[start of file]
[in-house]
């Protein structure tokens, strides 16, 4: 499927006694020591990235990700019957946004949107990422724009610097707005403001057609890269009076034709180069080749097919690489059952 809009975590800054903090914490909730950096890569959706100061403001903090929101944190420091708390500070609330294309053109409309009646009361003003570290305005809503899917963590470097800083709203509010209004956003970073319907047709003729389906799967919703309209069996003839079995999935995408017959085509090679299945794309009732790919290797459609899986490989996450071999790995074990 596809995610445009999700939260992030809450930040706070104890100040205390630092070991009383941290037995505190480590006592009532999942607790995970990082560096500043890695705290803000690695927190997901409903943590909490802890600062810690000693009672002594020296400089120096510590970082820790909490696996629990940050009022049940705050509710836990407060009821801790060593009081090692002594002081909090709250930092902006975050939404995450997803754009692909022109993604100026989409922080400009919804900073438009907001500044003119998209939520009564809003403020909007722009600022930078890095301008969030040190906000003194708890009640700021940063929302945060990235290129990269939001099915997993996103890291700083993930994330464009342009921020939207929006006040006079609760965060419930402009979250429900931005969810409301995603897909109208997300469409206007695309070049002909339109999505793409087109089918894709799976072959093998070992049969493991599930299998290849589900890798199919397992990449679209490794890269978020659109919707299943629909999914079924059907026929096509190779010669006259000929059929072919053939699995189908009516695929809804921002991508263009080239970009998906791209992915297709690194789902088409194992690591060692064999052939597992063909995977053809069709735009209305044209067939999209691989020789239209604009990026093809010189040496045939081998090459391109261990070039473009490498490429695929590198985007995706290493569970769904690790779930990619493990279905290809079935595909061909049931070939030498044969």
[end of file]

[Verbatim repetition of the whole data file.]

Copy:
[in-house]
């Protein structure tokens, strides 16, 4: 499927006694020591990235990700019957946004949107990422724009610097707005403001057609890269009076034709180069080749097919690489059952 809009975590800054903090914490909730950096890569959706100061403001903090929101944190420091708390500070609330294309053109409309009646009361003003570290305005809503899917963590470097800083709203509010209004956003970073319907047709003729389906799967919703309209069996003839079995999935995408017959085509090679299945794309009732790919290797459609899986490989996450071999790995074990 596809995610445009999700939260992030809450930040706070104890100040205390630092070991009383941290037995505190480590006592009532999942607790995970990082560096500043890695705290803000690695927190997901409903943590909490802890600062810690000693009672002594020296400089120096510590970082820790909490696996629990940050009022049940705050509710836990407060009821801790060593009081090692002594002081909090709250930092902006975050939404995450997803754009692909022109993604100026989409922080400009919804900073438009907001500044003119998209939520009564809003403020909007722009600022930078890095301008969030040190906000003194708890009640700021940063929302945060990235290129990269939001099915997993996103890291700083993930994330464009342009921020939207929006006040006079609760965060419930402009979250429900931005969810409301995603897909109208997300469409206007695309070049002909339109999505793409087109089918894709799976072959093998070992049969493991599930299998290849589900890798199919397992990449679209490794890269978020659109919707299943629909999914079924059907026929096509190779010669006259000929059929072919053939699995189908009516695929809804921002991508263009080239970009998906791209992915297709690194789902088409194992690591060692064999052939597992063909995977053809069709735009209305044209067939999209691989020789239209604009990026093809010189040496045939081998090459391109261990070039473009490498490429695929590198985007995706290493569970769904690790779930990619493990279905290809079935595909061909049931070939030498044969």